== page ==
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Stranguflation: Deflation and Inflation Where it Hurts America Most

Economics / Deflation Aug 03, 2010 - 07:20 AM GMT

By: Janet_Tavakoli

Economics

The U.S. is suffering from high unemployment combined with too much consumer debt in a weak economy. Current stock market exuberance reflects earnings increases at selective companies that benefited from sputtering stimulus programs. In late 2007 through the fall of 2008, our economy had an appendix attack, and Congress issued potent addictive painkillers instead of fixing our problems.


Meanwhile, the financial system has strangled U.S. growth by parasitically growing from 3% of GDP in 1965 to 7.5% of GDP currently. As Jeremy Grantham pointed out in his quarterly letter to investors, financial services were sufficient for the economy when they were 3% of GDP, but that sector grew by strangling GDP growth elsewhere. The nation's GDP growth slowed from 3.5% in 1965 to 2.4% between 1980 and 2007, and the slowdown occurred before our current crisis.

In other words, our bloated financial sector has been sucking the life-blood out of the U.S. economy for years, and recent decisions insure it will continue to feed off taxpayers, while the host economy struggles for life.

Jobless "Recovery"

Unemployment exceeds 10%, counting the underemployed it is closer to 20%, and the figures soar beyond that when one counts our unemployed youth. The recovery is being strangled in its crib by low job creation, high consumer debt, high local government debt, high federal government debt, and falling tax revenues.

Since the first meltdown, we've had rising--and still very high--consumer loan defaults. The Fed tried to monetize bad loans, which is just another way of saying the U.S. taxpayer is paying for bad lending decisions by Too Big To Fail financial institutions.

Nominal income is falling. Selected prices have fallen more rapidly than income, but we've had a negative wealth effect. Housing prices and investment assets fell in value. Consumer loan payments of debt-loaded consumers have to come from falling nominal income.

If we didn't have too much borrowing (leverage) in our system, the Fed's rapid pumping of money into the economy might have worked. Unfortunately, consumers and many financial institutions are still overleveraged and many of them will default or fail. This continues to be a drag on the economy and on consumer demand.

Deflation Plus "Staple" Inflation

The economic picture is distorted by both deflation and inflation. Interest rates are low for now, but consumer demand also remains too low. Banks are unwilling to lend to all but those who don't need money in the first place. The negative wealth effect of reduced home prices, a weak housing market, and reduced value of investment accounts and retirement accounts is combined "staple" inflation on items like school tuition, utilities, certain food items, and even mundane items like printer paper. Many prudent investors and consumers are unwilling to borrow, even at low interest rates.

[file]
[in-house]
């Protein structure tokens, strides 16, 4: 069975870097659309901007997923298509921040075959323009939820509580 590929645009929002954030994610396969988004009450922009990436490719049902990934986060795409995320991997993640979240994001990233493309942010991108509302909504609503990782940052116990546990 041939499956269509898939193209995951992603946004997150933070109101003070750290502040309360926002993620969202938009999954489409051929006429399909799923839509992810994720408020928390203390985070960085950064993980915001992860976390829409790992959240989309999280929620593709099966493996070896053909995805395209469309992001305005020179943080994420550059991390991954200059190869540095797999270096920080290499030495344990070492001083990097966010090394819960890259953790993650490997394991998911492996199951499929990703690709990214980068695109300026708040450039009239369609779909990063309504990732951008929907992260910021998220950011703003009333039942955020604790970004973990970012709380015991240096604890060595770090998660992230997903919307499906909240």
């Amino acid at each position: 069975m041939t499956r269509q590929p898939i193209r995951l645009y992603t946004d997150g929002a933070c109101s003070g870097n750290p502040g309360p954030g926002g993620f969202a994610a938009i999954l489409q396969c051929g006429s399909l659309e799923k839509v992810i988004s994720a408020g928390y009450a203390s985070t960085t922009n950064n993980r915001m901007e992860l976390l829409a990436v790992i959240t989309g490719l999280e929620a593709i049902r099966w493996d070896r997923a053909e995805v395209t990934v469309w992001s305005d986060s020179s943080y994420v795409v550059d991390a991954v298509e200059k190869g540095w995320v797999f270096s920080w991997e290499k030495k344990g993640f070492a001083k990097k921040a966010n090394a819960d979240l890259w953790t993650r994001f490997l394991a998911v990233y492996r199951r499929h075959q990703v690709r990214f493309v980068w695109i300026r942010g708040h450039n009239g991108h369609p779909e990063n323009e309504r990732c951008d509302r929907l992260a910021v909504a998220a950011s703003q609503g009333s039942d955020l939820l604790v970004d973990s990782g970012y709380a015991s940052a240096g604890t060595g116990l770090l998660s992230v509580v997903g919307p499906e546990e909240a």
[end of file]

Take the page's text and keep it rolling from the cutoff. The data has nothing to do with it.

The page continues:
Moreover, consumers are worried about potential local tax rises and federal tax rises, since many local government's are broke, and our national debt is $13 trillion.

If deflationary pressures combined with rising prices on many consumer items weren't bad enough, many investors are carefully watching long-term U.S. treasury interest rates in case demand for U.S. debt falls and inflation takes off.

The economy's stranguflation is the result of wealth destruction and the quadruple threat of the weak economy, high government debt load, asset deflation with price inflation of essentials, and the fear of future overall inflation.

In October 2009, I explained to Max Keiser of The Kaiser Report, why the economy would suffer an ongoing deflation crunch (instead of the stagflation I had originally expected):

By Janet Tavakoli

web site: www.tavakolistructuredfinance.com

Janet Tavakoli is the president of Tavakoli Structured Finance, a Chicago-based firm that provides consulting to financial institutions and institutional investors. Ms. Tavakoli has more than 20 years of experience in senior investment banking positions, trading, structuring and marketing structured financial products. She is a former adjunct associate professor of derivatives at the University of Chicago's Graduate School of Business. Author of: Credit Derivatives & Synthetic Structures (1998, 2001), Collateralized Debt Obligations & Structured Finance (2003), Structured Finance & Collateralized Debt Obligations (John Wiley & Sons, September 2008). Tavakoli’s book on the causes of the global financial meltdown and how to fix it is: Dear Mr. Buffett: What an Investor Learns 1,269 Miles from Wall Street (Wiley, 2009).

© 2010 Copyright Janet Tavakoli- All Rights Reserved
Disclaimer: The above is a matter of opinion provided for general information purposes only and is not intended as investment advice. Information and analysis above are derived from sources and utilising methods believed to be reliable, but we cannot accept responsibility for any losses you may incur as a result of this analysis. Individuals should consult with their personal financial advisors.


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